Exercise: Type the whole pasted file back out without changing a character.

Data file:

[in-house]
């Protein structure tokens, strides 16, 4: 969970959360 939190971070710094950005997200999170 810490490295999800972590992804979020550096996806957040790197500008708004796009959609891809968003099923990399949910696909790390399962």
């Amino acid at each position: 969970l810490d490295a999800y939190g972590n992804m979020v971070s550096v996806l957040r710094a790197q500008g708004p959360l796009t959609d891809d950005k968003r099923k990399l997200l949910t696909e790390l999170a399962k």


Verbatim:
[in-house]
């Protein structure tokens, strides 16, 4: 969970959360 939190971070710094950005997200999170 810490490295999800972590992804979020550096996806957040790197500008708004796009959609891809968003099923990399949910696909790390399962």
């Amino acid at each position: 969970l810490d490295a999800y939190g972590n992804m979020v971070s550096v996806l957040r710094a790197q500008g708004p959360l796009t959609d891809d950005k968003r099923k990399l997200l949910t696909e790390l999170a399962k």